By Ines Linder and Elise Kieffer
Some Danes claim to have found a way of consuming that is friendly for both the budget and the environment – by sharing food.
Rising food prices have shocked the world in recent months. It is especially prevalent in Denmark, the country with the fourth highest prices of food in all of the EU. Because of this, a battle between food stores has broken out in Denmark as customers search for the cheapest alternatives. Famous food chains such as Irma and Aldi has been left to bite the dust in Denmark. At the same time, food waste is still a large issue in the whole EU, as the union waste more than it imports.
At Folkets Hus in Copenhagen, boxes full of grapes, apples and oranges lay on the floor. “Do you like artichoke?” the volunteer Tingwey Wild says to a woman passing through the door. The woman shakes her head. Her son only eats fruits. She wants the box with roughly three kilograms of apples instead. The room is packed with people looking around for food to take home. Music plays in the background. The produce looks fresh. Not even a spot on the grapes – why would you want to throw this away?
The event taking place at Folkets Hus is organised by Food sharing Copenhagen, one of the biggest non-profit organisations preventing food waste in Denmark. The main goal is to share food that would otherwise go to waste, by collecting surplus food from wholesalers, supermarkets, and bakeries.
Tingwey Wild has been working as a volunteer for Foodsharing Copenhagen for two years now. She says that all kinds of people come in to pick up free food at the organisation’s events. Some come for environmental reasons, others for economic. Some just come to socialise.
“We have a great variety of people attending our events. In recent months I’ve noticed that there have been more and more people telling me how good this kind of initiative is because of the high costs of living in Denmark now,” says Wild
Apart from the food-sharing events, the movement is active online, too. On Facebook, there are multiple groups for people wanting to give away food that will soon expire, or that want to get food for free. The organisation Foodsharing Copenhagen’s own Facebook group is flooded with posts from people talking about the difficulty of making ends meet, especially right now with inflation and rising food prices. “This month is especially rough, if you have any extra food please don’t throw it away”, one user writes. “I cannot afford to buy food this month, if you have some extra, please PM me”, says another one. The responses are overwhelming. Many people seem interested in wanting to help people who are struggling by giving away food from the pantries or leftovers from yesterday’s dinner. Many consider it a win-win situation – help someone get fed, help another one shrink their bin.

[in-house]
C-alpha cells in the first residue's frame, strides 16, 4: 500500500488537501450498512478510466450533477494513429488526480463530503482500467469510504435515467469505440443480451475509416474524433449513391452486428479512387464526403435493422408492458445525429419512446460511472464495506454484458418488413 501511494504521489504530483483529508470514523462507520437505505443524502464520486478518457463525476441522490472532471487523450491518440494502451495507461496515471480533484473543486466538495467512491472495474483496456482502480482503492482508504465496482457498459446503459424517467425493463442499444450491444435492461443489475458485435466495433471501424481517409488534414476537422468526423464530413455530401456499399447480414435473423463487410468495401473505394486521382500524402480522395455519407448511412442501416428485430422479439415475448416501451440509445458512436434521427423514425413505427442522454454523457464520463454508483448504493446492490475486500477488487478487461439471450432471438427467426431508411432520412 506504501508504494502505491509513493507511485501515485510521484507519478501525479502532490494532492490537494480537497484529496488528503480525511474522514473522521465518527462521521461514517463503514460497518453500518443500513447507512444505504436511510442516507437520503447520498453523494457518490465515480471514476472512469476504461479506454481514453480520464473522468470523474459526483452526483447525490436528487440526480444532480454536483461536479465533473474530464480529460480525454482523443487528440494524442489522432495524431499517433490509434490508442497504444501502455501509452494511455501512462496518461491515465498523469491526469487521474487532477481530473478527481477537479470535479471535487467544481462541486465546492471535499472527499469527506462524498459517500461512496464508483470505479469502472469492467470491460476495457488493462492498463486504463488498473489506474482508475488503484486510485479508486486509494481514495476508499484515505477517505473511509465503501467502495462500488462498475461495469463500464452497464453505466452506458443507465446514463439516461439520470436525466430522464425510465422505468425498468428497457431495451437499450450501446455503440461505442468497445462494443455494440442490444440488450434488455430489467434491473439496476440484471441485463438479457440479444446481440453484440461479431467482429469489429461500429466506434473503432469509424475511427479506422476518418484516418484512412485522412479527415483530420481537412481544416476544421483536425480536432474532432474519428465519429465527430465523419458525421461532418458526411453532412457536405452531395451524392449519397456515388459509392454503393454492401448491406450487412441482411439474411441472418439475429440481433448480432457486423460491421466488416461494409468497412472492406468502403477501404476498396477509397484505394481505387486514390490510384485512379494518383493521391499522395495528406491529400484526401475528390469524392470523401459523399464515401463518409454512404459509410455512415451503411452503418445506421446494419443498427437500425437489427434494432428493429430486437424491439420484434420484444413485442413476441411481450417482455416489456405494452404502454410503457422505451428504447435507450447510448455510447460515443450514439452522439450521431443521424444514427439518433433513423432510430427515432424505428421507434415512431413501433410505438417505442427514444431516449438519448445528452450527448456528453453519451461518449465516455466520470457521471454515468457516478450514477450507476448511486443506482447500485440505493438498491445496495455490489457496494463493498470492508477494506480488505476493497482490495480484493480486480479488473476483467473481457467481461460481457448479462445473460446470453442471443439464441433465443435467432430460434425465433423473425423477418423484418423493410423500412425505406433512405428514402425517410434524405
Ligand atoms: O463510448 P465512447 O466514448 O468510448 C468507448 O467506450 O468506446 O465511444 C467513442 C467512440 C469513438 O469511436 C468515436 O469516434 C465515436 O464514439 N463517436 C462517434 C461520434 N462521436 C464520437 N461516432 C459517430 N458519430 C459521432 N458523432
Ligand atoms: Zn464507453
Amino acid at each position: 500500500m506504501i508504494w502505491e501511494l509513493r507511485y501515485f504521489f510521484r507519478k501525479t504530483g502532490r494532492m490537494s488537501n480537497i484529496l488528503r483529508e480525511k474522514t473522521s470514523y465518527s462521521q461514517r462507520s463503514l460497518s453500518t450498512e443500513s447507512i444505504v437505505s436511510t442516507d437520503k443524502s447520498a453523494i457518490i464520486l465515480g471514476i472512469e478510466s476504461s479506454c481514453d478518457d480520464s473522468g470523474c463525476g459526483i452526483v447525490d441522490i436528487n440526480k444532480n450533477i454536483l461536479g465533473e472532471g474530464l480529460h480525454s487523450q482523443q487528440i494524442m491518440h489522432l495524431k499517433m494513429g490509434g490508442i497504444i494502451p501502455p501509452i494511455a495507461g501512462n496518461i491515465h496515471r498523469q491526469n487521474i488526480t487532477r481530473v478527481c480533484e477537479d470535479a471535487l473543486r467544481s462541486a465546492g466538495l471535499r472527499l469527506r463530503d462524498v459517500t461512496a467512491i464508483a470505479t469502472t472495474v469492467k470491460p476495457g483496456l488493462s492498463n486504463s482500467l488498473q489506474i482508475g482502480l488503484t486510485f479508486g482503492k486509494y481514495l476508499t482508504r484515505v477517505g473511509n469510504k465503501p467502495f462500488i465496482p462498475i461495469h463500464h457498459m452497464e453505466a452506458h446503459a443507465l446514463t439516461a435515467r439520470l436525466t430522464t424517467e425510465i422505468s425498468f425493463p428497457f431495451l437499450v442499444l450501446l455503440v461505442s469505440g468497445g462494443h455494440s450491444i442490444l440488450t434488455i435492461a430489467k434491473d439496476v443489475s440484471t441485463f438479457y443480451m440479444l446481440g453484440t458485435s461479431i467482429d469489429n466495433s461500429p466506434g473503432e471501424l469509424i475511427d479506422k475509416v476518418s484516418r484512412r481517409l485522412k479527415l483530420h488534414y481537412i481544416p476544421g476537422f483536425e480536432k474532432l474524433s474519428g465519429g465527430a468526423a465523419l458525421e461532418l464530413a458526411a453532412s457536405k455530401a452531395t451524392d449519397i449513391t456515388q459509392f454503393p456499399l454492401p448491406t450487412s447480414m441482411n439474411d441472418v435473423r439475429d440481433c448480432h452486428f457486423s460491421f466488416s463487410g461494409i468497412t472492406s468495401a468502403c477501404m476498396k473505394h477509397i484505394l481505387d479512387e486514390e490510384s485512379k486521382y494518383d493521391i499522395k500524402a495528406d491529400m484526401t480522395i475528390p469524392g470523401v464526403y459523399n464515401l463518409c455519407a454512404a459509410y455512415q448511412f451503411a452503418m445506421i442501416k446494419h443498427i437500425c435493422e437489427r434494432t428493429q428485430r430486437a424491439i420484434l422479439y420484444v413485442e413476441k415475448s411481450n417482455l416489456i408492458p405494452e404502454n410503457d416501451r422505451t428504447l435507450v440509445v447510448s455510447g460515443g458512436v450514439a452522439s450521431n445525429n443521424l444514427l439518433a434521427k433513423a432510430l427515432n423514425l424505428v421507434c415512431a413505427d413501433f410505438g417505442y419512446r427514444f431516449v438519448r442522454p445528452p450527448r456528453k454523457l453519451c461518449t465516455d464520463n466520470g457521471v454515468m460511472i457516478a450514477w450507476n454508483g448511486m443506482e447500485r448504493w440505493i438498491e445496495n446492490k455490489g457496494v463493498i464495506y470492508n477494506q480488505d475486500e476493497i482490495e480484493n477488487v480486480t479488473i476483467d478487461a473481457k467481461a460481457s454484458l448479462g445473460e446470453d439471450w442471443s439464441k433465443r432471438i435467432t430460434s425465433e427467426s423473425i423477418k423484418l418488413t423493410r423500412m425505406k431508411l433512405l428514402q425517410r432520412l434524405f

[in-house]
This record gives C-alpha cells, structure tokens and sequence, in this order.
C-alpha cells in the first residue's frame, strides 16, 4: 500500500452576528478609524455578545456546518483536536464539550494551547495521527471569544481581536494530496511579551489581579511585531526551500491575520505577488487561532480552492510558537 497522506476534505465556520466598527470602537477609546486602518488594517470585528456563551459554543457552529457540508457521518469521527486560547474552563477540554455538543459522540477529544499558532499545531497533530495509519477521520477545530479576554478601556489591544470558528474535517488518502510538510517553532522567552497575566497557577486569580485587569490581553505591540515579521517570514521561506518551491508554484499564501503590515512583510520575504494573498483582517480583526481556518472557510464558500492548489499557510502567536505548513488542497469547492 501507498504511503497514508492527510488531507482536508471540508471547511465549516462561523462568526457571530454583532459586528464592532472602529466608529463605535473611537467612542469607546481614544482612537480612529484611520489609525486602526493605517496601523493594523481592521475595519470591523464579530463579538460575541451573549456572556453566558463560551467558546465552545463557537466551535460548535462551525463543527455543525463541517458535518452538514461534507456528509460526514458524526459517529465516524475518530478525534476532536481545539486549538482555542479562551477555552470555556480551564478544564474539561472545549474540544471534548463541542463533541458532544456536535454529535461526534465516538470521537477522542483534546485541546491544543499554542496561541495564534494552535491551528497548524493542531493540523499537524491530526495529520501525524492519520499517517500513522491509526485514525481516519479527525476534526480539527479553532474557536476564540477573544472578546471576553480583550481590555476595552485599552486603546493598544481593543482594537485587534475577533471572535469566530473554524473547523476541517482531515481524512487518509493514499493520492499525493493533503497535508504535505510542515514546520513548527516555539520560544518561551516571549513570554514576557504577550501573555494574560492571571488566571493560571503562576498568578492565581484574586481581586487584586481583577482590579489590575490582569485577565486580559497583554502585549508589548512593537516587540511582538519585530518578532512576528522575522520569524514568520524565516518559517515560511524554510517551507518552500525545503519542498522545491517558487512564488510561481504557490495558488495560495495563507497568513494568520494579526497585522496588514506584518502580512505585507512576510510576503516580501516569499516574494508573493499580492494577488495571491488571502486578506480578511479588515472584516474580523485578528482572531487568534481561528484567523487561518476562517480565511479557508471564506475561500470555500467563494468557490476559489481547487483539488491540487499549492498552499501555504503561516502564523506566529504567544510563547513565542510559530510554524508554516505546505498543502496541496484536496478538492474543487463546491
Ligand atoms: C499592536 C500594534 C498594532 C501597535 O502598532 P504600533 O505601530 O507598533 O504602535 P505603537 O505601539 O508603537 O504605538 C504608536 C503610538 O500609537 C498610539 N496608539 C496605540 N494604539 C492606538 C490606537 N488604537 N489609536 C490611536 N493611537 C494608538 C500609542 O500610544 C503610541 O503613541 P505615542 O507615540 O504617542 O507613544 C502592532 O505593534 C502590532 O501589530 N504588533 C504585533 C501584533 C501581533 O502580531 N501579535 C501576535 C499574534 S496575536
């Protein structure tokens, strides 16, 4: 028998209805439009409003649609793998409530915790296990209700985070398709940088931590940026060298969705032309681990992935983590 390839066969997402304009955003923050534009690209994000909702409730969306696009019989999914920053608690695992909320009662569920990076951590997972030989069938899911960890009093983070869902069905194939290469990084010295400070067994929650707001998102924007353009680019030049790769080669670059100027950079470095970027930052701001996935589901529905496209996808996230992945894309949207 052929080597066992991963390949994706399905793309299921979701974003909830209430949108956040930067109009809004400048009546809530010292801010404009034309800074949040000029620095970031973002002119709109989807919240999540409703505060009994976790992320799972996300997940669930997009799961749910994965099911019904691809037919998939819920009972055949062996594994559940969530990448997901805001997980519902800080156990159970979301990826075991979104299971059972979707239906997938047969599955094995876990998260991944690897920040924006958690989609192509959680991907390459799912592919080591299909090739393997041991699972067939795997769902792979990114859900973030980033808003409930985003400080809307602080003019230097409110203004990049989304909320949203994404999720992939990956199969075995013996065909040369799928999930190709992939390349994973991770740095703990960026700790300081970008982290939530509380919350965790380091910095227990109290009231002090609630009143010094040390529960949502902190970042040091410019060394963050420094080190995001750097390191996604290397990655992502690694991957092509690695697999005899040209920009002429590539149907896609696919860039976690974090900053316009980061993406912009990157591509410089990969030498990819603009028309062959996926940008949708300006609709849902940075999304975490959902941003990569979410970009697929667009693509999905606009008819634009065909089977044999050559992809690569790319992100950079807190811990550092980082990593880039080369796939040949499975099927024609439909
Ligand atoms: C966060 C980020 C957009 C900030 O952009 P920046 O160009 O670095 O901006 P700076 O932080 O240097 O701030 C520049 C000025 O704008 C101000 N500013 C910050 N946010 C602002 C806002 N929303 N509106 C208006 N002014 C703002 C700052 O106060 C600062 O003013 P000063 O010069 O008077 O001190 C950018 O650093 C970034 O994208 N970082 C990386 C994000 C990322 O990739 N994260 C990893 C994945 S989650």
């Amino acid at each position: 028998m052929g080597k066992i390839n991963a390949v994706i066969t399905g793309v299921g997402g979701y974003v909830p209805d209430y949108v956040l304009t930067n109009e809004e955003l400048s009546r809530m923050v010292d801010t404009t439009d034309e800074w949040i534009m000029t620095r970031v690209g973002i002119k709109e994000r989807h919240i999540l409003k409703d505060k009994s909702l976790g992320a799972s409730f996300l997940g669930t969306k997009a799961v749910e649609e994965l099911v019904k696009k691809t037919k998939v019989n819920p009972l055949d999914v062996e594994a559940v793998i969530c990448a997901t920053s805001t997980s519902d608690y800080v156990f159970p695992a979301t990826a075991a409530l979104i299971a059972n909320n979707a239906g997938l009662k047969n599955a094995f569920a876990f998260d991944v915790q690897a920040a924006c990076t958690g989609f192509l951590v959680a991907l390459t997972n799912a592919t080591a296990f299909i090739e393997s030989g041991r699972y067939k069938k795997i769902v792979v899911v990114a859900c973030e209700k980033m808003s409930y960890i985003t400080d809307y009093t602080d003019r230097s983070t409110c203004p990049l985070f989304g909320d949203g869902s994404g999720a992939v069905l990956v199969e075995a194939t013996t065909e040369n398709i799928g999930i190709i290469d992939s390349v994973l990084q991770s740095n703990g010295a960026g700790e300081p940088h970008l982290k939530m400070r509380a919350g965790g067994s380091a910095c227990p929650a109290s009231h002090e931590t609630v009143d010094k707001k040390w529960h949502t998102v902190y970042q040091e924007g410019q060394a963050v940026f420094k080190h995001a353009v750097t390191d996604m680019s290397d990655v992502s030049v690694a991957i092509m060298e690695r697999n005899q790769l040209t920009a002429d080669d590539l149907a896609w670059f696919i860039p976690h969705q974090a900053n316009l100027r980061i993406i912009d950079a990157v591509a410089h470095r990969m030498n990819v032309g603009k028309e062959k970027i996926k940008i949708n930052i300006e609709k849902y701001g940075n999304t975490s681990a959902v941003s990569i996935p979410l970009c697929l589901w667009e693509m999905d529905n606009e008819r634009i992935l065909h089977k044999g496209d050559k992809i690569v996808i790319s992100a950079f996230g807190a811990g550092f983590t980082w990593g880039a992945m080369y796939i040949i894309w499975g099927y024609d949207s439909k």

Private households in Denmark throw away 247 000 tons of food every year, making up for thirty per cent of the total amount of food waste in Denmark. In the EU, the percentage is as high as fifty per cent. Food waste is a problem all down the line from production to consumption, says Ulrich Pindstrup, head of the Department of Food, Agriculture and Fishery at The Danish Veterinary and Food Administration.
“Food waste is a problem in all sectors from primary production through processing and manufacturing to retail and consumer level (…) In Denmark, the processing level is responsible for approx. 50% of the food waste. This is a big proportion which also reflects that Denmark is a country with a large production of food per inhabitant”, Ulrich Pindstrup states.
Sharing food that can’t be sold is an important element of reducing food waste, Ulrich Pindstrup points out. However, it is hard to say exactly how big of an impact food sharing has on the total reduction of food waste in Denmark. But we might get to know more soon.
“The EU commission is currently outlining an impact assessment of initiatives to reduce food waste, and hopefully this will give us more detailed answers”, Ulrich Pindstrup says.